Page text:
McCain, Obama Campaigns Full Speed Ahead

After 21 months of campaigning, John McCain and Barack Obama are traveling nonstop through battleground states — making their last best case to be the next occupant of the White House.

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RENEE MONTAGNE, host:

And let's get some analysis now from NPR's Juan Williams. Good morning, Juan.

JUAN WILLIAMS: Good morning, Renee.

MONTAGNE: And let's begin with what we have just heard from Mara. How is the McCain campaign dealing with all the criticism and second guessing within the party at this point?

WILLIAMS: Well, they're busy. I mean, they're busy trying to win this election. And right now, the way they're starting to think of it is, look, you know what? We've got to make a big effort, specifically in one state that the Democrats won last time, Pennsylvania, and hope that that compensates for small losses in terms of the Electoral College map. So you're not seeing the top strategists inside the campaign focused on this larger ideological struggle. You know, McCain's argument has never been - you know, he's never been the choice of the Republican Party, as you heard. So from his position, Sarah Palin, his vice presidential selection, has been the one that's played to that conservative base and to the one who's, I think, used populist almost culture wars arguments to stir that base. McCain, on the other hand, has been somewhat distant from that. And I think that's the reason he's never been the choice of the party.

MONTAGNE: OK, final week of the campaign. And here is what we're hearing from John McCain. Two arguments. His criticism of Barack Obama's tax policies which he says would amount to a socialist redistribution of wealth and - that's one of them. Let's start with that. Has it helped him?

WILLIAMS: I think it has. I mean, that's why we now have Joe the Plumber, that now iconic figure of the campaign, out on the campaign trail for McCain. The argument is coming from McCain that Senator Obama believes that taxes are too low while Senator McCain believes that spending is too high, and secondly that there is this, you know, effort by the Obama team in terms of wealth redistribution. And McCain is saying that is something that punishes success while McCain is one that's trying to build an economic system, a tax system, that would reward success. So, that has worked with lots of people who are making money and then led to the argument about exactly who McCain's team wants to give a tax break to.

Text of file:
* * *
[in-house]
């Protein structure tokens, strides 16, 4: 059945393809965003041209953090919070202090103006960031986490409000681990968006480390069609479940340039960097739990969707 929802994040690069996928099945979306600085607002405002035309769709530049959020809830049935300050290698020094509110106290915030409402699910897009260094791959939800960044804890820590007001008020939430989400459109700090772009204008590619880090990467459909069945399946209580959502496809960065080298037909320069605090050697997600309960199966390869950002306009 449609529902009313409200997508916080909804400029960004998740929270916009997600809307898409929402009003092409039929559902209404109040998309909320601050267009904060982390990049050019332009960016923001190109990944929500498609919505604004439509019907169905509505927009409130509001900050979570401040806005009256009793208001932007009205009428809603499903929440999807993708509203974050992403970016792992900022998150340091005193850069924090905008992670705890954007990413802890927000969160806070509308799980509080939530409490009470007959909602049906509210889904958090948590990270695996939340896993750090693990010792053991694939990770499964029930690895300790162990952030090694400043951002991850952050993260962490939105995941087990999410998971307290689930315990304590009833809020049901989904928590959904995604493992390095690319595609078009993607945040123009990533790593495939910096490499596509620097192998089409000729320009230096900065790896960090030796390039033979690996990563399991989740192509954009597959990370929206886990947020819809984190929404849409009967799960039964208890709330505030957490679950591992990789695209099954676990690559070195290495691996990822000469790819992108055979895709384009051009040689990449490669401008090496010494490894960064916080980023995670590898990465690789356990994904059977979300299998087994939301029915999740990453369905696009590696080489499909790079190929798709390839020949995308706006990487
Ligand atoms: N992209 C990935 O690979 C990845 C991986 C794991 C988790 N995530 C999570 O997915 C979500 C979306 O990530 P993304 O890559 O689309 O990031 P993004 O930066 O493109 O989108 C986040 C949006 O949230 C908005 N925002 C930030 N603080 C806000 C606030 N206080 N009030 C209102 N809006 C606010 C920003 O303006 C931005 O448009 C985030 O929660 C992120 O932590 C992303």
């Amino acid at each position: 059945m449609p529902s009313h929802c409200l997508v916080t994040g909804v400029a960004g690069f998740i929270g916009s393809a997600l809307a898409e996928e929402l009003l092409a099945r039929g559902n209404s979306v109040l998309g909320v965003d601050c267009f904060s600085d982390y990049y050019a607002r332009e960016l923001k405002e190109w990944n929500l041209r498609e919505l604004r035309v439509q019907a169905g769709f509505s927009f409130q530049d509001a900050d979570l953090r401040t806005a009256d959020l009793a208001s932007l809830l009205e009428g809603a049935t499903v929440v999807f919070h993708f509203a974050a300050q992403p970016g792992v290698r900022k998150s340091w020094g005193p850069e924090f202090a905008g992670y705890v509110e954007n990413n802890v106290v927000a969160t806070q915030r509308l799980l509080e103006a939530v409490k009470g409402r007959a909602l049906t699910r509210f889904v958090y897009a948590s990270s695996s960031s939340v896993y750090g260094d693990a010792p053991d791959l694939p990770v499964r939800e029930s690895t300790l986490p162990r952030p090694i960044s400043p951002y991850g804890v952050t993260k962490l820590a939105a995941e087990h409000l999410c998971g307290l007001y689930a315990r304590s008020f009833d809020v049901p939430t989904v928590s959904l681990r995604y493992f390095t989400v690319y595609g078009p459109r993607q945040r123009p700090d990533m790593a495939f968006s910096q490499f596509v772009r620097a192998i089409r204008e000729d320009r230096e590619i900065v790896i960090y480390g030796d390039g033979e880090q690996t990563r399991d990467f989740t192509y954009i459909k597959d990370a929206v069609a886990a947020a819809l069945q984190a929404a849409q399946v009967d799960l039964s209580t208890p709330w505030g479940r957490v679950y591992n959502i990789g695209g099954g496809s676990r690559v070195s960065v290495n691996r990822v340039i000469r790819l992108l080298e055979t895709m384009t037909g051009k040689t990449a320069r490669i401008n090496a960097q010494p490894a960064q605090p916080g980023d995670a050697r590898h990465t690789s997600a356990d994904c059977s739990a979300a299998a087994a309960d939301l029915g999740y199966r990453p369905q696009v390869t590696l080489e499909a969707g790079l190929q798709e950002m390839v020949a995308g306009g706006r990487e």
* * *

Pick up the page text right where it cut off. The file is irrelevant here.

MONTAGNE: What about the second argument, McCain's arguing for divided government, basically, yeah, between the Republicans and the Democrats? Any indication that that is affecting how people are thinking about voting?

WILLIAMS: Well, again, we don't have hard numbers. But what you do see out on the campaign trail is an awareness that you would have Democrats in control across the board: Senate, House, as well as White House. And that argument has picked up steam because the idea is that - you know what? - it's not so much that Barack Obama would just be president, but that you would have lots of Democratic committee chairmen and officials - specifically the likes of Nancy Pelosi, someone who's always been, I think, demonized by the Republicans - in charge pushing very liberal policies on a very liberal president. That argument you hear all over the campaign trail.

MONTAGNE: But you say people are swayed by that?

WILLIAMS: I don't know that they're swayed by it. What is evident is that the McCain campaign believes, Renee, that they can use that argument to sway votes in these final days before the election. So they believe it is effective.

MONTAGNE: But just briefly, Barack Obama will make his case tonight with that primetime address he's giving across several networks. What's he going to say?

WILLIAMS: You know, this is so rare, Renee. You got to go back to Ross Perot to see anything like it. And of course, the amount of money being spent is so stunning, it just knocks your socks off. But that's because Barack Obama has raised a stunning amount of money, and he has it to spend. There's some criticism within the Democratic ranks that he's not using that money to help people down the ticket. It's all about Barack Obama at this point.

And what he wants to say to the American voter is so, well, prosaic. I mean, he's just going to say, I'm someone you can trust, I'm someone you know. Don't believe all these arguments about my character. I'm someone that will lead America successfully. I'm a patriot. He wants to deliver on that basic promise that he can lead America and say he's presidential.

MONTAGNE: Juan, thanks so much. NPR news analyst Juan Williams. It's Morning Edition from NPR News.

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